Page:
Language Selection

English French German Italian Portuguese Spanish

openSUSE 10.2 RC 1 Report

Filed under
Reviews
SUSE
-s

We're in the homestretch now. The only planned release candidate of openSUSE 10.2 was released a few days ago and final is expected to be released to the public on December 7. From this point on only showstopper and security bugfixes get integrated, so we are able to get a real good idea of 10.2 from this rc. I must say, from what I've seen, this is going to be a great release.

This time around I thought it might be fun to test the upgrade procedure. Granted it was only from beta 2 to rc 1, but it went without a hitch (unless the few app glitches were due to the upgrade). With the system resulting from an upgrade, all hardware was already configured and as such, everything worked. This enabled the internet test and the downloading of release notes as well as the online update configuration to be successful. As stated in the changelog, ext3 is now the default filesystem.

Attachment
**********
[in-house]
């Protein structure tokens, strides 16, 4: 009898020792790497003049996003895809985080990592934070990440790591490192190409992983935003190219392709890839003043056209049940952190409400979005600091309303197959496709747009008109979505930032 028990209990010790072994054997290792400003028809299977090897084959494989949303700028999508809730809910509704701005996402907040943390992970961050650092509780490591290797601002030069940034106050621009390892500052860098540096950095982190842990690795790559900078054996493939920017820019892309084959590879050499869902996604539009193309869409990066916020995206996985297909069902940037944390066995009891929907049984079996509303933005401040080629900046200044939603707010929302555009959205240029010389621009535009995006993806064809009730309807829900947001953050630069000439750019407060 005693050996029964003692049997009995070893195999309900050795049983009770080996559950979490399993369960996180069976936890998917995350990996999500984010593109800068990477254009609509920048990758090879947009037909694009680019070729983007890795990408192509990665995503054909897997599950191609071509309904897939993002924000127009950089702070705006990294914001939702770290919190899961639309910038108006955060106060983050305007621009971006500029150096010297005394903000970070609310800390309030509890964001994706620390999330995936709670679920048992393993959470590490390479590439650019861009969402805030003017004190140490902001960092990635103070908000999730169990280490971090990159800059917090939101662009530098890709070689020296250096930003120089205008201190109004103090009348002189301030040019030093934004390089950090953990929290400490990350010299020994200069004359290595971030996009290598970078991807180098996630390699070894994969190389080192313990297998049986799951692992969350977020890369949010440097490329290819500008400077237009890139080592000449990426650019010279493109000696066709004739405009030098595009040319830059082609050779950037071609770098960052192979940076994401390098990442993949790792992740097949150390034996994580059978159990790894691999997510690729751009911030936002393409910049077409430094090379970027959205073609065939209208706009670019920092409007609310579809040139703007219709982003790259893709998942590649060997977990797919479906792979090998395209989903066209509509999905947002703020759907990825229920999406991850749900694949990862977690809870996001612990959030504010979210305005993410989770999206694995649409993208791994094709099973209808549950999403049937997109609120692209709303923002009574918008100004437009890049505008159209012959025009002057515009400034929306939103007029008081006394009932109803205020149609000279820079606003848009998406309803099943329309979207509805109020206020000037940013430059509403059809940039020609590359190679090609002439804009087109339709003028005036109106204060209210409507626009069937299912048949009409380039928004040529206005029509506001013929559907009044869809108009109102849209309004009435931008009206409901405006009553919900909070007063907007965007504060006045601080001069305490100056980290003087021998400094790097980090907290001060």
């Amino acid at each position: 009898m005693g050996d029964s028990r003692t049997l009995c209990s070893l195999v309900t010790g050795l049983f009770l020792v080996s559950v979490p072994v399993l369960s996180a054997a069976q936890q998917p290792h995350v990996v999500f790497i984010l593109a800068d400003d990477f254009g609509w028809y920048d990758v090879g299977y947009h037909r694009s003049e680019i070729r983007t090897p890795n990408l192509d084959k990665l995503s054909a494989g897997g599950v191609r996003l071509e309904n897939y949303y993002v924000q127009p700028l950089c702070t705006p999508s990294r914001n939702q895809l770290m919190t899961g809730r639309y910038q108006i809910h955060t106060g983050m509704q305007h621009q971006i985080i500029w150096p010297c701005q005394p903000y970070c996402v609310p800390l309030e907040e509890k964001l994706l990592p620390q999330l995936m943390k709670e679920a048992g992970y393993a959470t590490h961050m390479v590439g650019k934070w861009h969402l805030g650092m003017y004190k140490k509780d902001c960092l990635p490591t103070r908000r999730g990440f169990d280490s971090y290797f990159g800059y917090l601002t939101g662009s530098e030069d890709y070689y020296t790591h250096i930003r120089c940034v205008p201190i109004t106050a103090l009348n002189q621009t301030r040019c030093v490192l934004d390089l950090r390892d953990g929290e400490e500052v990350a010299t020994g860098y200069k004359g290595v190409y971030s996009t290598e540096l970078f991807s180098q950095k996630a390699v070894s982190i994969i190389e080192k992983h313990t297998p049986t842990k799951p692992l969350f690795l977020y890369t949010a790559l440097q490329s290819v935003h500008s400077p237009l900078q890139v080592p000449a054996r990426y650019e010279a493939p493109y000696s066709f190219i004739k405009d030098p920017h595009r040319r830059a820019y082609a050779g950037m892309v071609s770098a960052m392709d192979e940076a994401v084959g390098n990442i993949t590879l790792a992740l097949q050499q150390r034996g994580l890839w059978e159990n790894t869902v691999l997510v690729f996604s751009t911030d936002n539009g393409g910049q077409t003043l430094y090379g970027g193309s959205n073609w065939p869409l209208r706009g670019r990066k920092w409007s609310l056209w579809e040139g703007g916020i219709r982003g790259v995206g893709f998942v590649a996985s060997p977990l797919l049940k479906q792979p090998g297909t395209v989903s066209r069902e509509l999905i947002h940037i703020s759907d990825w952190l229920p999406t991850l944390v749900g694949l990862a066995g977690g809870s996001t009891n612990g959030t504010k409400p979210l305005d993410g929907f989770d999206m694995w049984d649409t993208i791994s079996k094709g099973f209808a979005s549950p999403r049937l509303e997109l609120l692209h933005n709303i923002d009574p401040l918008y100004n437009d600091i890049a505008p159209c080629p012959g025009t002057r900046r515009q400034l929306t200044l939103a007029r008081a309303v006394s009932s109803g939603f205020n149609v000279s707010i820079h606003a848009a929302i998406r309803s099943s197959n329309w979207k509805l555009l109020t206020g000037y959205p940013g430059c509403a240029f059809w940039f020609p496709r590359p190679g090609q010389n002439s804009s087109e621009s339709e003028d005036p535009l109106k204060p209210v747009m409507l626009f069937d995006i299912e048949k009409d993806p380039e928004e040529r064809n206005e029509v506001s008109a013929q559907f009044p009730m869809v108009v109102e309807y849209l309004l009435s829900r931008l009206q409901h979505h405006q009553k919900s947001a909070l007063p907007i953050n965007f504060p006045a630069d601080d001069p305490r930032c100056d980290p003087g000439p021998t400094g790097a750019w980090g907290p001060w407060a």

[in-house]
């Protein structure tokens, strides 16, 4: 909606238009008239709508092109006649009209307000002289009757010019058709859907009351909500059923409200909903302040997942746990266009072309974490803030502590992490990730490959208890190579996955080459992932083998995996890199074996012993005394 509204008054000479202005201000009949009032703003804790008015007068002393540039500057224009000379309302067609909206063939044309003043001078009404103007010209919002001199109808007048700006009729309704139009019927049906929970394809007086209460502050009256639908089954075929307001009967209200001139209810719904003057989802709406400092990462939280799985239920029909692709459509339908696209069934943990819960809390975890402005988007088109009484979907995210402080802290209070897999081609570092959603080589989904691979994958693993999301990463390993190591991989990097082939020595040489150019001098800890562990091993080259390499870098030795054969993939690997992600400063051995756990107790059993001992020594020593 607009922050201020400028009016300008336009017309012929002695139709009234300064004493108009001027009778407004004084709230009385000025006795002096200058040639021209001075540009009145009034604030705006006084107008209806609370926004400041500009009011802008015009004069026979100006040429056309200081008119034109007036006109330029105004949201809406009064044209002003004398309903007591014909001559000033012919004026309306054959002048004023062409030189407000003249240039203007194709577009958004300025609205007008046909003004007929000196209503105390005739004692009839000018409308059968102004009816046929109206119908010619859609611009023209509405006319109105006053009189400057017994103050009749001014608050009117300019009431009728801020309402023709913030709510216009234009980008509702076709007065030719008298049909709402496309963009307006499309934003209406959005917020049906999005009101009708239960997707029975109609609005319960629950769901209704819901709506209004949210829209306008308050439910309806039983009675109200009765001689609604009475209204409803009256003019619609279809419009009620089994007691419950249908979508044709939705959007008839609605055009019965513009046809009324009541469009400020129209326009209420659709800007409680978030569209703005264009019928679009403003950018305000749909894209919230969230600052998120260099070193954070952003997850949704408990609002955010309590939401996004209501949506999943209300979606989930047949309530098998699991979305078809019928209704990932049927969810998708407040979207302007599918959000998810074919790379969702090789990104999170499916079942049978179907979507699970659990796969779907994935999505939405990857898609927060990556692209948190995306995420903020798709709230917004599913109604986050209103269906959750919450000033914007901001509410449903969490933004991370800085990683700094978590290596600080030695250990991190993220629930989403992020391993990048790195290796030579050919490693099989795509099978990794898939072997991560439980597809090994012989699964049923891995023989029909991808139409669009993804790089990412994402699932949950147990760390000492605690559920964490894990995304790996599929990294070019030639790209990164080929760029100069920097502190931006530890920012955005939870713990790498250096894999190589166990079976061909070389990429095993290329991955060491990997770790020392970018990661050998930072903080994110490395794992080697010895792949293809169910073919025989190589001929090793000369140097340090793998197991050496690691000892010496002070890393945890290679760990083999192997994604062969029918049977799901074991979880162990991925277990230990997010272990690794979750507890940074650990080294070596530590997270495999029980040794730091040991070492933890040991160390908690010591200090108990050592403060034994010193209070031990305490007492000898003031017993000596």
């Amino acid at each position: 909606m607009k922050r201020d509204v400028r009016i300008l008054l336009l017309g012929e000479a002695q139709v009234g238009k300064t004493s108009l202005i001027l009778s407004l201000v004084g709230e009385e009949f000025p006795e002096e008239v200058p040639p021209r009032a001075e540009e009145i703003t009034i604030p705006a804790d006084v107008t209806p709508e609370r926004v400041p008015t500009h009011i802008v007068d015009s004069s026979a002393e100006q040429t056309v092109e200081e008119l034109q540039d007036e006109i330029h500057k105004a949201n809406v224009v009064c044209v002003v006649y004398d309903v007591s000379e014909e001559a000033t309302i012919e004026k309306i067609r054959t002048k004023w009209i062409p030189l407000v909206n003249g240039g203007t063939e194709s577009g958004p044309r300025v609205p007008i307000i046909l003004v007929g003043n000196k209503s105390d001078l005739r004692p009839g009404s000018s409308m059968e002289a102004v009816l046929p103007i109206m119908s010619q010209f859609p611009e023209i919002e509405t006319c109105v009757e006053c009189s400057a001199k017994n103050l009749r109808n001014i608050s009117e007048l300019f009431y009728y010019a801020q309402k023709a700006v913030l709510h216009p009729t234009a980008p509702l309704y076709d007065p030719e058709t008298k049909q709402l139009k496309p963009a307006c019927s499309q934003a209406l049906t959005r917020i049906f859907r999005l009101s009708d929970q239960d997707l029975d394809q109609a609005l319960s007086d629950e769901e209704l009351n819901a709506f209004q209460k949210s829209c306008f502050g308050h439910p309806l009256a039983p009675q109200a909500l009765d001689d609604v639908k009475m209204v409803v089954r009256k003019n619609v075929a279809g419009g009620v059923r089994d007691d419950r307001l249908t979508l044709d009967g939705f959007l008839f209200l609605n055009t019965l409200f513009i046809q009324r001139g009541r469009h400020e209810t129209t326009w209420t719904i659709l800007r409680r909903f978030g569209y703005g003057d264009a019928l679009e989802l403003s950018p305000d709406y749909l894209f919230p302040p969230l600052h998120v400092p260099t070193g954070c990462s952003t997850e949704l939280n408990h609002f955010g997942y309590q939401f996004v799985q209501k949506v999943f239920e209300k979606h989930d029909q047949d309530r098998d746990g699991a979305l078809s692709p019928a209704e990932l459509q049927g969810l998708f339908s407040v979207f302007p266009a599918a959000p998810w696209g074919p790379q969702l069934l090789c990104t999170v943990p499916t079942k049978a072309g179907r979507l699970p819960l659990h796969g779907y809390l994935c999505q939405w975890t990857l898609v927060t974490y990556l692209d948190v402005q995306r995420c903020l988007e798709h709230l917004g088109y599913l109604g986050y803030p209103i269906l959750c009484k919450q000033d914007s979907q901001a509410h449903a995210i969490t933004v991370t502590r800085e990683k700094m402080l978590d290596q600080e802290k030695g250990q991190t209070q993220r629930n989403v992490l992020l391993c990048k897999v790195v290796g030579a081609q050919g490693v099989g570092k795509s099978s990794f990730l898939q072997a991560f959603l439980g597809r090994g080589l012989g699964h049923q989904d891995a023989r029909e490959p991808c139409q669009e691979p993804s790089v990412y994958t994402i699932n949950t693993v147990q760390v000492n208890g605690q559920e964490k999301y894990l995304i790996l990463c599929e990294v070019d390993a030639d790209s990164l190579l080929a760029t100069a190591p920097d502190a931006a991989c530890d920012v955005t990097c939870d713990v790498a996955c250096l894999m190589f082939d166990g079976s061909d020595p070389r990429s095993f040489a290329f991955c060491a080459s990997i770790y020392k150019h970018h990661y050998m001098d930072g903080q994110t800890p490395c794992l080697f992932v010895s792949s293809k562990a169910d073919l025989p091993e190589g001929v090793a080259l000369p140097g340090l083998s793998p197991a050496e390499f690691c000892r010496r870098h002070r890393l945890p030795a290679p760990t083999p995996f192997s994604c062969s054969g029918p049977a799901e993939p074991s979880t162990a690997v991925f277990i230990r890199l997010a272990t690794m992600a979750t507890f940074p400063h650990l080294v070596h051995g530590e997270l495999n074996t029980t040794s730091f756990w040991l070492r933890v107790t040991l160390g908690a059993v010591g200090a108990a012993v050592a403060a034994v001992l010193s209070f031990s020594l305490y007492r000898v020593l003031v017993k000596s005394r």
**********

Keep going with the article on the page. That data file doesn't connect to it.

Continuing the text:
The update process is much more simplified than a fresh install, only requiring a fraction of the steps. This time the selection splash screen presented at first boot of the install DVD was the old Pingus modification. I'd forgotten all about that one, but I guess it's fitting for the time of year. I booted the install disk several times, and it appeared each time. I gotta say, I think I prefer animated penguins in santa caps to the big lizard photo. The next busy splash is a bit updated from our last report, as are all the splash screens. There isn't a big change, but the ends of the wisps seem to diverge or flare out a bit more. The color scheme has remained the same.

Once at the desktop we finally see a new openSUSE wallpaper. As suspected, it does indeed match the new splash screens. It's not an exact copy and may not be the final incarnation, but at this point it's a non-distracting background with just a hint of pattern on top of the blue foundation. It's very typical of default wallpapers found in both KDE and openSUSE.